Adalberto Mondesi’s third-inning RBI single in Game 2, part of a two-run inning for the Royals, made him one of seven Royals to record 40 RBIs in a season before June 1. The group includes John Mayberry, Hal McRae, George Brett, Jeff King, Mike Sweeney and Jermaine Dye.

After Hunter Dozier’s 10th home run of the season, a towering blast to left field in the fifth inning, the Royals were within striking distance, 5-3.

However, reliever Richard Lovelady gave up a solo home run in the sixth on the first pitch he threw to Dexter Fowler. After 1 2/3 scoreless innings of relief, Barlow gave up four runs with two outs in the seventh as the Cardinals took a 10-3 lead.

Royals catcher Martin Maldonado (2-for-2, walk, hit by pitch) reached base four times in the nightcap.

“I thought our offense was doing a good job of pressuring them every inning,” Royals manager Ned Yost said. “We got (Adam) Wainwright’s pitch count up. I was just hoping we could hold it (at 5-3) and then break through. I thought (Jorge Lopez) gave up two good innings. (Glenn Sparkman) did a good job.”

Kansas City Royals pitcher Brad Keller talks about his outing against the Cardinals in St. Louis at Busch Stadium on May 22, 2019. Keller got his first win in more than a month and allowed just two runs in a little more than seven innings.

In the first game, Jorge Soler hit his team-leading 11th home run of the season, and Whit Merrifield went 2-for-5 with a double and an RBI. Nicky Lopez reached base three times (one hits, two walks), while Mondesi and Dozier drove in two runs apiece.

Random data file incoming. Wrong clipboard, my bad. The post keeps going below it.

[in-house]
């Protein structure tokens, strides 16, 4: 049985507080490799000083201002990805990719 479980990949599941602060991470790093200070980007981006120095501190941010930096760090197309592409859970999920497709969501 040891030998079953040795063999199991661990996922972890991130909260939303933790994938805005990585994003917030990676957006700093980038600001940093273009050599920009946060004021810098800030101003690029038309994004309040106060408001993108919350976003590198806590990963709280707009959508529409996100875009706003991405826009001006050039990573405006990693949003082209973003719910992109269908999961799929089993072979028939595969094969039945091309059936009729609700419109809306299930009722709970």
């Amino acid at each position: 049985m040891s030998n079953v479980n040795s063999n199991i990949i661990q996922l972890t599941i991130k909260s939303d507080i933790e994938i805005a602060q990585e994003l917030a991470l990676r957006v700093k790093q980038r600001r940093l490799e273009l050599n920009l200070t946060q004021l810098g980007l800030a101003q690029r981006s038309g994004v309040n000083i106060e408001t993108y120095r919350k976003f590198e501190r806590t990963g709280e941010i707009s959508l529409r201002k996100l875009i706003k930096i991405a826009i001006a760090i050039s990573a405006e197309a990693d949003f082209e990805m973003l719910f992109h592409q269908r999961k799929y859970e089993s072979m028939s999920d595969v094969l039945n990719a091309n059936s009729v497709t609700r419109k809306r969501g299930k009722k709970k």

Keller (3-5) pitched into the eighth inning, including seven scoreless to start the day, and held the Cardinals to one hit until the eighth. He allowed two runs, two hits and four walks in seven innings after he didn’t record an out in the eighth.

“Anytime you get run support like that, you just basically go out there and say here it is and try to get in deep in the game as possible,” Keller said.

Keller last win came on April 12 against Cleveland, and he’d lost each of his last four decisions over six starts.

On Wednesday, Keller needed just 75 pitches to get through six innings. He allowed just one hit, in the second. Keller did hit a pair of batters and walked four, but he managed to work around those hiccups for most of the night.

“He covered it great,” Yost said of Keller. “He didn’t allow any of that to kind of fester into trouble for him. He just came back and made good pitches after that.”

Keller gave up a walk and a single to start the eighth inning. Kevin McCarthy, called up Tuesday, took over. McCarthy, who’d posted a 0.87 ERA in the minors since April 28, gave up a two-run double.

“I felt like my misses were a lot more around the zone, sliders in the dirt — not hanging,” said Keller, who retired 10 consecutive batters during one stretch. “That last inning, just some splitters got away from and kind of sailed. For the most part, I felt like the fastball was close.”

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Lynn Worthy covers the Kansas City Royals and Major League Baseball for The Star. A native of the Northeast, he’s covered high school, collegiate and professional sports for The Lowell Sun, Binghamton Press & Sun-Bulletin, Allentown Morning Call and The Salt Lake Tribune. He’s won awards for sports features and sports columns.